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BOOK LOVE: Sister by Rosamund Lupton

Nothing can break the bond between sisters …When Beatrice gets a frantic call in the middle of Sunday lunch to say that her younger sister, Tess, is missing, she boards the first flight home to London. But as she learns about the circumstances surrounding her sister’s disappearance, she is stunned to discover how little she actually knows of her sister’s life – and unprepared for the terrifying truths she must now face. The police, Beatrice’s fiance and even their mother accept they have lost Tess but Beatrice refuses to give up on her. So she embarks on a dangerous journey to discover the truth, no matter the cost.

I was on my sickbed when I read this book, and it completely distracted me from the fact that the rest of the family had gone whale watching without me! This Not only does this book have an absorbing mystery, with fascinating character dynamics, but it’s also got one of those rare finishes – a brilliant twist.

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GUEST BLOG: NATASHA LESTER, author of What is Left Over, After

Why does inspiration never strike at a time when I can write it down?

I blame my children for this – they’ll end up blaming me for almost everything when they’re older so I might as well get in first. Except that, in this case, it’s true.

 Having recently had the luxury of nearly a whole week to do nothing but write, courtesy of my lovely husband who subjected himself full time to the 3 cherubs, I have discovered that I get the best ideas in the most uninspiring places. Places where there are no pens. And even if there were, it would be impossible to write anything down.

 The first day inspiration struck in the shower. I was washing my face and the solution to a major plot problem that had been niggling me for months suddenly and perfectly appeared. Short of inscribing myself with shampoo, there was no way to make a note of the idea. But I’ve learned that if I don’t write it down, I won’t remember it later. So I had to chant it in my head – Dan gets run over, Dan gets run over – while I jumped out and dried myself. My mental monologue was interspersed with shouted directions at the children: ‘Your headband’s in the doll’s cradle’ – Dan gets run over – ‘Your shoes are in the fridge’ (don’t ask) – Dan gets run over. I’m just lucky that, when I got to my study, I didn’t end up writing in my notebook: Dan runs over a doll with the fridge.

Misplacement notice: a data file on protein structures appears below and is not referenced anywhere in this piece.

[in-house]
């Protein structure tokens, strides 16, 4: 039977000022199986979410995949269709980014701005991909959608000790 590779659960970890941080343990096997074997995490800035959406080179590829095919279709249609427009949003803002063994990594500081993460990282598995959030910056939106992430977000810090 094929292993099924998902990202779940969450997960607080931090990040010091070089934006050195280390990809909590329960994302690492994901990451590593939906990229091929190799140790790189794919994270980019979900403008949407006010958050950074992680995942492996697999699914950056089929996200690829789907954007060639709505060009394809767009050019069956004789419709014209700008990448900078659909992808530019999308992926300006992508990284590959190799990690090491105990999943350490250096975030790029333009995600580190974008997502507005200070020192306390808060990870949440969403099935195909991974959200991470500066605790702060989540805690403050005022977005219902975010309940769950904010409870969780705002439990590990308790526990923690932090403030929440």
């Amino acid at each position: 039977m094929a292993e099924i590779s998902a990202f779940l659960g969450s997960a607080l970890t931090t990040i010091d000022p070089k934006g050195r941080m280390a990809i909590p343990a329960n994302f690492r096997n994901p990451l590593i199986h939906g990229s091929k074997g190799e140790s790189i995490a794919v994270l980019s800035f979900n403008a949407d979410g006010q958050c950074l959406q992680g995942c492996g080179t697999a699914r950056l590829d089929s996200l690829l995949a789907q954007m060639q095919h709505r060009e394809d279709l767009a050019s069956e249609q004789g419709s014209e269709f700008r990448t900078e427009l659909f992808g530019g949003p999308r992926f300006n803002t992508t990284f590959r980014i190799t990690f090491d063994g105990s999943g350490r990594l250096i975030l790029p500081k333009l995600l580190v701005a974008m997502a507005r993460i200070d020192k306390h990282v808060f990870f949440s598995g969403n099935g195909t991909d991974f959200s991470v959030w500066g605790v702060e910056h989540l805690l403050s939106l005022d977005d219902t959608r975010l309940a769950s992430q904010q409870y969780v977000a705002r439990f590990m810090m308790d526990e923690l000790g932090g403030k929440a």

The next day we were at the Disney Live concert surrounded by a million mini Cinderellas and my two year old needed to go to the toilet. While I was holding her on the toilet seat, more inspiration struck. This time a brilliant plot twist that I knew would make the book impossible to put down at the critical halfway mark. ‘Please hurry, darling,’ I begged, desperate to get out of there and back to my notebook and pen. ‘But Mummy,’ she piped up, ‘I shouldn’t rush. I need to get it all out.’ Of course my oft-repeated advice, which was never remembered if she was in the middle of jumping on the trampoline, was thrown back at me the one time when rushing would have been very welcome.

 The day after that, the ideas came while I was driving on the freeway. No way to jot things down at one hundred kilometres an hour and I’m sure it wasn’t quite the emergency that the stopping lanes were designed to accommodate.

 Later, I realised that the reason I keep finding inspiration in unlikely places is because they are quiet places, places where the kids are either absent or silent – shower, toilet, car.